Most of us have a really basic idea of how vaccines work: by taking in a small dose of a relatively harmless version of a pathogen, our bodies create antibodies against that disease, so when we're exposed to infection, we are already equipped to fight it off. That's not wrong, but immunity is rather more complex. There are several different types of vaccines; depending on type and depending on the disease, each with their own limitations on how completely they can protect us and for how long.
To know what the vaccines currently in development for SARS-CoV-2 might give us, these resources can give us a better understanding:
How well our bodies resist infection - our immunity, in other words - depends on the strength of the antibodies created in our bodies and on how healthy we are overall. Active immunity (when our bodies create antibodies for ourselves) is stronger than passive immunity (when we are given antibodies from someone else) and also lasts longer. In the early days of this pandemic there was some hope that passive immunity transferred by blood plasma infusions from people who had recovered from COVID-19 would offer cures, but that turned out to be too unpredictable to be useful on a large scale.
Vaccine safety is a big concern to many in the U.S. There has been a lot of mis- and dis-information in the last decade on the topic of vaccines, especially vaccines for children. These sources will bust many of those myths:
The Centers for Disease Control and Prevention explains how they will make sure that the COVID-19 vaccines offered to the people of the U.S. are safe:
With familiar and well-known diseases like whooping cough (pertussis) or polio, we can measure the effectiveness of a vaccine, using past case history and statistics to figure out how many people were not infected because they got the vaccine, compared to unprotected people.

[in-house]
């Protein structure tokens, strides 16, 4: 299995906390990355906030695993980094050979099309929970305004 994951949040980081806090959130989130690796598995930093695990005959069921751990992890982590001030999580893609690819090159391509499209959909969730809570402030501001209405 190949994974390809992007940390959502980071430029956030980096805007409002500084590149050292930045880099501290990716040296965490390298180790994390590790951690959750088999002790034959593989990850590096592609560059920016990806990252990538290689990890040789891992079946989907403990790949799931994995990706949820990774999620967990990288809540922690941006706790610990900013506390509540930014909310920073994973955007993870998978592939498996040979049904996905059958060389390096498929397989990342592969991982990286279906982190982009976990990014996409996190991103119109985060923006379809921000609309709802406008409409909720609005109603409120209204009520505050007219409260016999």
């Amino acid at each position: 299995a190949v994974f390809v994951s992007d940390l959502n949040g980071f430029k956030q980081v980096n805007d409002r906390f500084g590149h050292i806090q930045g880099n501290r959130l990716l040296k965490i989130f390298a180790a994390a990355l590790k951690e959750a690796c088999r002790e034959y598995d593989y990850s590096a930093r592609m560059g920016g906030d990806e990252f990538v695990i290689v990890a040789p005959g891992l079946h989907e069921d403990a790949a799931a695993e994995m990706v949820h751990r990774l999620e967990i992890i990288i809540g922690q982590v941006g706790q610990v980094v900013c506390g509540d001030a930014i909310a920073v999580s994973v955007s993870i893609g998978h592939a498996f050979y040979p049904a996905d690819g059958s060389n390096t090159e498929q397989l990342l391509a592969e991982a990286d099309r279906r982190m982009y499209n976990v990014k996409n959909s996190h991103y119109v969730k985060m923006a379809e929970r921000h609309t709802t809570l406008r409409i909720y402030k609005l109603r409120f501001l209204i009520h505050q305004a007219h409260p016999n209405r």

Effectiveness is impossible to calculate accurately for a new disease like the novel coronavirus. With COVID-19 the best we can do for now is measure efficacy (compare the number of cases in one group that got the vaccine, versus another control group that did not). And as one immunology textbook points out, when we look at vaccines, we are concerned with efficacy in three different areas:
The currently-available vaccines for COVID-19 are good at the last one, and also the second - but they don't offer sterilizing immunity.
Clinical trials testing efficacy of vaccines need to be as diverse as the population they intend to help. When there's only a small number of people participating in a clinical trial, though, it's hard to have confidence that it will work on more than a narrow slice of the population. The current clinical trials for COVID-19 vaccines being considered in the U.S. are paying attention to that problem; and the National Institutes of Health's All of US program aims to recruit larger and much more diverse groups of people to participate in all kinds of clinical trials, to avoid further bias in healthcare.